RENOWNED English novelist Ian McEwan lamented the fact that atheists don’t speak out more about the value of their philosophy. The implication being that their silence is evidence of apathy or even fear of persecution.
McEwan, whose book Atonement was turned into a major motion picture nominated for six Oscars, told The New Republic:
I think it is important that people with no religious beliefs speak up and speak for what they value. It is a bit of a problem, the title ‘Atheist’ – no one really wants to be defined by what they do not believe in. But it is crucial that people who do not have a sky god and don’t have a set of supernatural beliefs assert their belief in moral values and in love and in the transcendence that they might experience in landscape or art or music or sculpture or whatever.
McEwan is right that atheists have a problem speaking up for what they believe in since by definition an atheist is absolutely certain that there are certainly no absolutes to believe in.
Atheism is, to quote G.K. Chesterton, “the most daring of all dogmas since it is the assertion of a universal negative”.
How does one paint a positive vision when, as Nobel Prize-winning biologist Jacques Monod, put it, “man knows he is alone in the universe’s unfeeling immensity, out of which he emerged by chance”?
One of the great benefits of spiritual faith is that it has the power to help people transcend the drudgery of daily life and be inspired by a higher calling. McEwan says that atheists need to assert that they too can transcend the here and now by way of experiencing a landscape or a piece of music “or whatever”.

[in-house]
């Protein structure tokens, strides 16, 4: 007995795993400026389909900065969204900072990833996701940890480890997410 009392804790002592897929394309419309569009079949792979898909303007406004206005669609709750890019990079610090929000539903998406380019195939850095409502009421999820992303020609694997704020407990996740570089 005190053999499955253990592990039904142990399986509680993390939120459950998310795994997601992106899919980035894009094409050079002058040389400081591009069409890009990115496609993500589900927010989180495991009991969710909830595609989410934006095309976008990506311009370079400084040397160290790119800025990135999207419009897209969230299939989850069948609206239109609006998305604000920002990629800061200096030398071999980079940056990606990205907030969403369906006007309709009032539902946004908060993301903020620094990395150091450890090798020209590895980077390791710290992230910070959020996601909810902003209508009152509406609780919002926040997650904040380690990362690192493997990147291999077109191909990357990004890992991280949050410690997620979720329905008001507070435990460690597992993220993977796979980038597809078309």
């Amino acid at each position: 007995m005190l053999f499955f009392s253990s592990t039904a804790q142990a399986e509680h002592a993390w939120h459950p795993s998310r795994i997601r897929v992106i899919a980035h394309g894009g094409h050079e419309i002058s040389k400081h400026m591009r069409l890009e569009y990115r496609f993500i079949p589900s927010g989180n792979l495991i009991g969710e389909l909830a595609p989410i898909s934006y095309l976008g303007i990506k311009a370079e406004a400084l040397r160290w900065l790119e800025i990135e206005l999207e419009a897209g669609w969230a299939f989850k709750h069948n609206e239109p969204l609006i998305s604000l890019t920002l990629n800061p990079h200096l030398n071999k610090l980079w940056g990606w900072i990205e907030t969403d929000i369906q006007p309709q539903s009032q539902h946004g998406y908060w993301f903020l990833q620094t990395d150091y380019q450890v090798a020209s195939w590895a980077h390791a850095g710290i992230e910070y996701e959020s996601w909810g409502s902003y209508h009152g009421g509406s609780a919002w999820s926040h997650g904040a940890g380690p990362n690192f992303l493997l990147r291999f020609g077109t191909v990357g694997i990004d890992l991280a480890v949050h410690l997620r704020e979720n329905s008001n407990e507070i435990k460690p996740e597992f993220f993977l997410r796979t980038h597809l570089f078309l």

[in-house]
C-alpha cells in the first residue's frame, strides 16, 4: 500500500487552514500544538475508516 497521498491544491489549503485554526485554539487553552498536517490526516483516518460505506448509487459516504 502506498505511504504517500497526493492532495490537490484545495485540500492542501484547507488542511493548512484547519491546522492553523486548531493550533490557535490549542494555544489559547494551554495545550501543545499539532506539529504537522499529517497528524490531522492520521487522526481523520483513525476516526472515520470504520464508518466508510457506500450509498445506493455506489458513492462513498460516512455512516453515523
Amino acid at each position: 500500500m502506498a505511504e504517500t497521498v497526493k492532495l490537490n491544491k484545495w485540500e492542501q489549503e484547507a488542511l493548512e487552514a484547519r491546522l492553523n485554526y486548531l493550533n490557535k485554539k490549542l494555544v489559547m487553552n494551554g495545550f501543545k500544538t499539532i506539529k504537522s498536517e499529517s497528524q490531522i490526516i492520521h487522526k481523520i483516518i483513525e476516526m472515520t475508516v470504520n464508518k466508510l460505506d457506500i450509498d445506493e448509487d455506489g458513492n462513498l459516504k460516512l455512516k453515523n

But how does atheism do this? If the world is nothing more than a random collection of atoms bumping about together then there is no such thing as beauty, just tiny particles playing tricks upon the human mind.
It is for this reason that staunch atheist C.S. Lewis began to disbelieve his unbelief. He could not accept that the music of Wagner was simply a random collection of noises. He found it beautiful. But if atheism were true, there was no such thing as beauty. All that he enjoyed and found lovely was a mirage. Lewis turned to faith and became one of the great Christian thinkers of his time.
I find it fascinating that atheists who believe with Stephen Hawking that “human beings are nothing more than chemical scum on the surface of the earth” acknowledge the need for us to transcend anything at all. Is it not odd that chemical scum would even want to transcend?
Of course, it becomes impossible to move beyond that which you assert there is nothing beyond!
It is difficult for atheists to offer a vision of transcendence when they describe life, as English author Theodore Dalrymple did, as no more than “a brief flowering, or interlude, between two eternities of oblivion”.
How does one create hope when one believes with Jean-Paul Sartre that “we are not like paper or knives, designed to fulfil a determined function. We are more like bits of flint found on the beach, which can be put to many uses without being essentially ‘for’ anything”?